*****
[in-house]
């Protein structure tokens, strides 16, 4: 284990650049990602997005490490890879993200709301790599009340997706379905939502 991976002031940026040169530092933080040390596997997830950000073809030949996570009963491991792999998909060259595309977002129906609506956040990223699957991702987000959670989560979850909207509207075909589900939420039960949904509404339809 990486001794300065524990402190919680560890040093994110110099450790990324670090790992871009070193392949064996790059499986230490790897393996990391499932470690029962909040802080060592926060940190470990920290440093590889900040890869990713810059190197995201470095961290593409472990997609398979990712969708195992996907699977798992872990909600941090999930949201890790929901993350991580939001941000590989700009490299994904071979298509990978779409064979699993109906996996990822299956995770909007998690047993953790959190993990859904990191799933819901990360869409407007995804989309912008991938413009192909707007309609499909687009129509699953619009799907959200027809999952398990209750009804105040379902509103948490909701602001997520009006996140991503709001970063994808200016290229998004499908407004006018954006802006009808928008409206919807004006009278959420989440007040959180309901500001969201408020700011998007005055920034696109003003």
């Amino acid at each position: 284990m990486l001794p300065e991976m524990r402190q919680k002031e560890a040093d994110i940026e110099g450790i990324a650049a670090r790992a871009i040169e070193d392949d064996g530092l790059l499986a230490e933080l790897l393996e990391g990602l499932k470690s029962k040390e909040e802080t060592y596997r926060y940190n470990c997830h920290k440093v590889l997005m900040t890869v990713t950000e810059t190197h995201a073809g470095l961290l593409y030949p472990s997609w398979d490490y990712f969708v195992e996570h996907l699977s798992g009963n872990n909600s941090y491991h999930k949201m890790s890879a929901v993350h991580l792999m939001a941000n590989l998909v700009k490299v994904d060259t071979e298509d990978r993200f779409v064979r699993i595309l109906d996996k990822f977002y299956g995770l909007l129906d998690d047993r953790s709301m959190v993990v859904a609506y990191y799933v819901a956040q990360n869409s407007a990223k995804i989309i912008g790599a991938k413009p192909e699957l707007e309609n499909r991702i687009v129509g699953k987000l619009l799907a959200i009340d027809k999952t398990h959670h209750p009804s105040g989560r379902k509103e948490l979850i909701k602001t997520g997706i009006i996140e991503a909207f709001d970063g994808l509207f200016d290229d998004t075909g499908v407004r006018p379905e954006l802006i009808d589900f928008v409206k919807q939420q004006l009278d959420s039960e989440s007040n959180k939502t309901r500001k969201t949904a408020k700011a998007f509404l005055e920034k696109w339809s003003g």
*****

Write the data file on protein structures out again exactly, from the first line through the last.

[in-house]
């Protein structure tokens, strides 16, 4: 284990650049990602997005490490890879993200709301790599009340997706379905939502 991976002031940026040169530092933080040390596997997830950000073809030949996570009963491991792999998909060259595309977002129906609506956040990223699957991702987000959670989560979850909207509207075909589900939420039960949904509404339809 990486001794300065524990402190919680560890040093994110110099450790990324670090790992871009070193392949064996790059499986230490790897393996990391499932470690029962909040802080060592926060940190470990920290440093590889900040890869990713810059190197995201470095961290593409472990997609398979990712969708195992996907699977798992872990909600941090999930949201890790929901993350991580939001941000590989700009490299994904071979298509990978779409064979699993109906996996990822299956995770909007998690047993953790959190993990859904990191799933819901990360869409407007995804989309912008991938413009192909707007309609499909687009129509699953619009799907959200027809999952398990209750009804105040379902509103948490909701602001997520009006996140991503709001970063994808200016290229998004499908407004006018954006802006009808928008409206919807004006009278959420989440007040959180309901500001969201408020700011998007005055920034696109003003």
């Amino acid at each position: 284990m990486l001794p300065e991976m524990r402190q919680k002031e560890a040093d994110i940026e110099g450790i990324a650049a670090r790992a871009i040169e070193d392949d064996g530092l790059l499986a230490e933080l790897l393996e990391g990602l499932k470690s029962k040390e909040e802080t060592y596997r926060y940190n470990c997830h920290k440093v590889l997005m900040t890869v990713t950000e810059t190197h995201a073809g470095l961290l593409y030949p472990s997609w398979d490490y990712f969708v195992e996570h996907l699977s798992g009963n872990n909600s941090y491991h999930k949201m890790s890879a929901v993350h991580l792999m939001a941000n590989l998909v700009k490299v994904d060259t071979e298509d990978r993200f779409v064979r699993i595309l109906d996996k990822f977002y299956g995770l909007l129906d998690d047993r953790s709301m959190v993990v859904a609506y990191y799933v819901a956040q990360n869409s407007a990223k995804i989309i912008g790599a991938k413009p192909e699957l707007e309609n499909r991702i687009v129509g699953k987000l619009l799907a959200i009340d027809k999952t398990h959670h209750p009804s105040g989560r379902k509103e948490l979850i909701k602001t997520g997706i009006i996140e991503a909207f709001d970063g994808l509207f200016d290229d998004t075909g499908v407004r006018p379905e954006l802006i009808d589900f928008v409206k919807q939420q004006l009278d959420s039960e989440s007040n959180k939502t309901r500001k969201t949904a408020k700011a998007f509404l005055e920034k696109w339809s003003g």